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India steps up drive to counter Covid second wave in the villages

The rural health centres along with grassroot level workers are going to play a crucial role in curbing the second wave of Covid-19 in the Indian villages (Pic: Courtesy oxfamindia.org)

India has stepped up its drive to defeat the second Covid wave in the villages, by issuing detailed health protocols and earmarking personnel who will implement the plan.

The focus of the initiative will be containment of the Covid-19 in the semi-urban, rural and tribal areas. The rising incidents of Black Fungus which is specially targeting diabetics will also be addressed.

Detailing the steps during a video conference on Sunday with States and Union Territories, Health Secretary Rajesh Bhushan along with Member (Health), NITI Aayog Dr. Vinod K. Paul, and several top doctors, the States were asked to sensitise the ground workers, particularly the Medical Officers and the block level nodal officers on containment, surveillance and Rapid Antigen Test for screening. The use of RT-PCR, teleconsultation and important elements of the SOPs issued by the Union Health Ministry were also detailed.

The states were explained the importance of the RAT and the necessity of large-scale screening and quick identification of the Covid infection among the communities. The states were also advised to screen people for diabetes and other comorbidities. 

Also read: Panchayats And Village Frontline Workers To Play A Key Role In Curbing Covid-19 In Rural India

State Health Secretaries were told to hold daily regular review meetings with the Medical Officers and the block levels nodal officers to ensure that the SOPs and the advisories have reached the grassroots level.

To make the personnel on the ground level aware of the Covid-19 and its protocols, States were asked to organise a series of meetings for sensitisation of the ASHAs, ANMs, Panchayati Raj institutions along with the Community Health Officers (CHO). The need to train to identify the early signs of SARI/ILI and COVID symptoms as also advised.

Dr Randeep Guleria, head of AIIMS who was also present highlighted the importance and need for infection control protocols. He cautioned that with the spread of Covid in the rural hinterland, donning and doffing protocols were not being strictly followed which could infect the healthcare workers deployed. Stressing the adherence to protocol for donning and doffing areas for PPE kits, he advised the State health administrators for triaging of critical cases to reduce mortality.

While throwing light on the Covid complications being reported from many States, he advised States to curb the excessive use of steroids. Steroids are to be administered only to those hypoxic; in low doses; not beyond 10 days at a stretch.

Also read: Centre and states must focus on containing Covid 19 in rural sector ahead of Kharif sowing season

On the issue of treatment of Black Fungus or Mucor-mycosis which involves ophthalmologists, neuro-surgeons and other specialized branches of medicine, he advised that prevention is more important than treatment when it comes to such complex infections.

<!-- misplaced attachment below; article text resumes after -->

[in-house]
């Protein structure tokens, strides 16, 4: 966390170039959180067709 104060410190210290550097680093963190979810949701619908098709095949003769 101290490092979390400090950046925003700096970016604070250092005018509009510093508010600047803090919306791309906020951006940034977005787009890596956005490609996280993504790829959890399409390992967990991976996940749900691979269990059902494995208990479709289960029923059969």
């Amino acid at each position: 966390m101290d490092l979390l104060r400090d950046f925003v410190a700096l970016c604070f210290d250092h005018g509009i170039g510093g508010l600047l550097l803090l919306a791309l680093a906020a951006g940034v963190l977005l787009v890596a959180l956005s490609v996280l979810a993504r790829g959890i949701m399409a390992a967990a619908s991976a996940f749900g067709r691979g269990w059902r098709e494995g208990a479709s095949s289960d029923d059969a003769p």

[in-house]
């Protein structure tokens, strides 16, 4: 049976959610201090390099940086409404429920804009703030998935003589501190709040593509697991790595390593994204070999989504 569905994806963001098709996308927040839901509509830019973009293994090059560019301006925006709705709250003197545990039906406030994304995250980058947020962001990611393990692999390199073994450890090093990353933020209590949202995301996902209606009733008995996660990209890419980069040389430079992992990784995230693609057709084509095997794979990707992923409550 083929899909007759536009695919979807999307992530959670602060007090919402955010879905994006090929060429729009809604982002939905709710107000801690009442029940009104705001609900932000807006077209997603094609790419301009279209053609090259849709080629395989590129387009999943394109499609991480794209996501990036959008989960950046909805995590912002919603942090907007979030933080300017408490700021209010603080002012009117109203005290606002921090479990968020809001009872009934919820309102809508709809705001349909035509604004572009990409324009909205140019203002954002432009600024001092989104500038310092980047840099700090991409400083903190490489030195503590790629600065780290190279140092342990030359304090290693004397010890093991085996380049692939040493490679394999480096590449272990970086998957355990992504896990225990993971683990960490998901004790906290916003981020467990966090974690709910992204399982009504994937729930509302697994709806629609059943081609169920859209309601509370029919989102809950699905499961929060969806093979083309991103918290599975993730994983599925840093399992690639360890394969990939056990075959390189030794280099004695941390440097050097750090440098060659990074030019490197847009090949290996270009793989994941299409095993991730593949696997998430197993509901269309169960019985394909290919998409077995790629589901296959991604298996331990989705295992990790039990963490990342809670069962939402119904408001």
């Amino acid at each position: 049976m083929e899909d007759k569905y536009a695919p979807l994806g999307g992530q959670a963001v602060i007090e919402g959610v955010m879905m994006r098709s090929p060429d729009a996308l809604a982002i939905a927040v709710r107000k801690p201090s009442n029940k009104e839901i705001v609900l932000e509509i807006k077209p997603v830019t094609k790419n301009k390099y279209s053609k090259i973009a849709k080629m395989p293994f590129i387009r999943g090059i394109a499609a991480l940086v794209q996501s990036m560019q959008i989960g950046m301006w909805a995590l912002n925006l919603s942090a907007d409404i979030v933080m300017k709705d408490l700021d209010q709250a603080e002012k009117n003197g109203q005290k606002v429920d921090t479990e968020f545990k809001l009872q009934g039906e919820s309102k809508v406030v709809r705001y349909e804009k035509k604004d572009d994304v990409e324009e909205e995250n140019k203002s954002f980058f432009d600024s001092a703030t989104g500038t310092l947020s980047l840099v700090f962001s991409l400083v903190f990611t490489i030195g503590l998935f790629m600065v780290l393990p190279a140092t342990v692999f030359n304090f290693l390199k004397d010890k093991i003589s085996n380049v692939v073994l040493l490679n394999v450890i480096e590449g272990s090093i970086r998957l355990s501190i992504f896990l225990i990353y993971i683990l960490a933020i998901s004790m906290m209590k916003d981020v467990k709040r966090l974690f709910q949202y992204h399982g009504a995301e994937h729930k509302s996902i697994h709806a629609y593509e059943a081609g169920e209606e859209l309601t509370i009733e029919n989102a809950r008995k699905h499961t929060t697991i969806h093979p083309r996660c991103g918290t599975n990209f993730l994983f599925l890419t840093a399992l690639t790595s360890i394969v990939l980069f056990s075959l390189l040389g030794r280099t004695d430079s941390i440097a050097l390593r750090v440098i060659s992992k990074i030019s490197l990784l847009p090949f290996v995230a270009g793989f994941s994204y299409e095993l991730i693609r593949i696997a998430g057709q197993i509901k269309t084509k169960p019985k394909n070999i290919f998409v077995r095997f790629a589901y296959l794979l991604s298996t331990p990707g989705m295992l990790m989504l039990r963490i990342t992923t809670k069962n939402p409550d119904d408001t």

It was suggested that in coordination with Ministries like Rural Development and Panchayati Raj meetings should be organised with women Self Help Groups (SHGs). This was with the aim to utilise their services for dissemination of Covid appropriate behaviours and for behaviour change communication to enhance awareness about Covid symptoms and prevention measures.

The services of both the village health and sanitation committee are to be used as first responders.

The meeting highlighted the importance of ensuring community-based services and PHC services to manage the situation. At length the mechanism for surveillance, screening, isolation and referral of cases from such areas, monitoring of home Isolation cases and providing them with information pamphlets, ramping up of facilities in all the three subsequent levels of COVID-19 Healthcare; CCCs, DCHCs and DCHs was discussed.

Training of volunteers using IGOT Diksha portal module and risk communication using IEC campaigns was also stressed. The States were exhorted to share their best practices, and leverage their existing capacity in tele-consultation. Mental health support was also highlighted.

The changes in the CoWIN platform were notified to the States/UTs. States were urged to break the myth that the CoWIN platform is biased to those abled by technology and requested them to make good use of facilitated cohort registration.

It was also suggested using ASHA workers and ANMs to mobilise eligible population groups on pre-publicised date and time to enable them to facilitate the vaccination of such groups by proactively bringing them to the vaccination centres, registering them as on-site registration and then ensuring their vaccination.

Similarly, it was advised that the other means of facilitating vaccination of eligible population groups in rural areas is through block Medical Officers and through the Common Service Centres where such groups can be helped to get registered and to book appointments.

The States were informed that the SoPs had been uploaded on the website of the Union Health Ministry on the Containment and Management of Spread in Peri-urban, Rural and Tribal Areas.